Senate must improve House version of climate bill - 7/16/2009
Another Voice / Global warming / By Lauren Schuster
A major bone of contention is the question of how the bill should limit fossil fuel pollution without hurting the average consumer. The energy industry argues that requiring companies to pay for the right to pollute will drive up their costs, which will be passed down to consumers.

Fortunately, there is a more equitable way to insulate consumers against increased energy costs. Originally, President Obama called for a cap-and-trade system that auctioned off 100 percent of pollution allowances. The revenue generated from the auction process would then be returned directly and equally to every American, about $1,000 per person each year, to help offset the increased cost of energy. Read the full report here.

Thomas L. Friedman: Pass this awful legislation - 7/2/2009
The cap-and-trade bill is a mess; here's why Congress must approve it
"There is much in the House cap-and-trade energy bill that just passed that I absolutely hate."

"Now let's get it passed in the Senate and make it law."

"Why? Because, for all its flaws, this bill is the first comprehensive attempt by America to mitigate climate change by putting a price on carbon emissions. Rejecting this bill would be read in the world as America voting against the reality and urgency of climate change and would undermine clean energy initiatives everywhere." Read the full report here.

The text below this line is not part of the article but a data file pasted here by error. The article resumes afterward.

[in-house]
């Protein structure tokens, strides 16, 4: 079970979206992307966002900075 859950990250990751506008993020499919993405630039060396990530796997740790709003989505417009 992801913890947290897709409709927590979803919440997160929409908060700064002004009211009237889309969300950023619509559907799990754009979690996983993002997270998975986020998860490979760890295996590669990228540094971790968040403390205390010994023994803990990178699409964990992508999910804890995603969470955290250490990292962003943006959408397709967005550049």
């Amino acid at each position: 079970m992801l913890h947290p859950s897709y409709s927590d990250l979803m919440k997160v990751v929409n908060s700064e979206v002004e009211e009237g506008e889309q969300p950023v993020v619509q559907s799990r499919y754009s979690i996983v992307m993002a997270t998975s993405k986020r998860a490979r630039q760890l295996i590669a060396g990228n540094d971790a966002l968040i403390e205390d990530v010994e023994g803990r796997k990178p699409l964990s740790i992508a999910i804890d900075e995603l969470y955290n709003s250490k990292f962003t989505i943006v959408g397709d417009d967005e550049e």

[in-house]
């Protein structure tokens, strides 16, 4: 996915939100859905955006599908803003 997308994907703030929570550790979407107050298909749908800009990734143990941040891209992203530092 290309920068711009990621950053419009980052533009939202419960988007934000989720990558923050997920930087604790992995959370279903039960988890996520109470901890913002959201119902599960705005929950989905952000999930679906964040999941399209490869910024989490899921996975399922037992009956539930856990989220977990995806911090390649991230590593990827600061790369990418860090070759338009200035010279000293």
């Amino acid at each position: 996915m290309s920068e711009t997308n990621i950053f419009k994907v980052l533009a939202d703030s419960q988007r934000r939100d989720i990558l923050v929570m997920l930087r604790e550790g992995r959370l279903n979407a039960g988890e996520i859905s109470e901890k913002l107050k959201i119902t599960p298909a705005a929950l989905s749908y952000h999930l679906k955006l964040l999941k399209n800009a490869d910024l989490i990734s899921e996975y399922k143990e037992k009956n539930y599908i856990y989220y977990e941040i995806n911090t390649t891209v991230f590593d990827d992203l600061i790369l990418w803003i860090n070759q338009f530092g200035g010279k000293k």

DC Hill update: Senate committee action set for September
- 7/13/2009

Much work remains to be done to gain support for a strong climate bill. Strong grassroots pressure will be key for supporting strong policy proposed by climate champions, as well as for preventing serious weakening.

Chairwoman Barbara Boxer (D-CA) has recently shifted the release of a discussion draft and mark up to September. The new schedule for Senate energy and climate bill mark up is at

Pickens’ energy campaign sputters as fuel prices drop - 7/12/2009
NEW YORK (AP) — The past year has been tough on T. Boone Pickens and his $60 million mission to wean America off of foreign oil. Over the past 12 months, Pickens pressed the public to rethink its use of energy. His “Pickens Plan” called for a number of changes such as investing in wind and solar energy, rebuilding the country’s electrical grid and replacing gasoline with natural gas in cars and trucks.

But Pickens plan has run into some sizable hurdles, most notably a crash in energy prices. Pickens said that federal support for natural gas vehicles would give his energy plan a true victory. So would energy legislation that installs a cap-and- trade system. Read the full report here.

Saturday, July 4, 2009

Jason Kowalski: Clean Energy & Climate Bill

Jason Kowalski, Policy Analyst for in Washington DC, discusses the recently-passed American Clean Energy and Security bill and its implications for a global emissions agreement and creating new jobs in a TV news interview shown below and here (mobile phone link).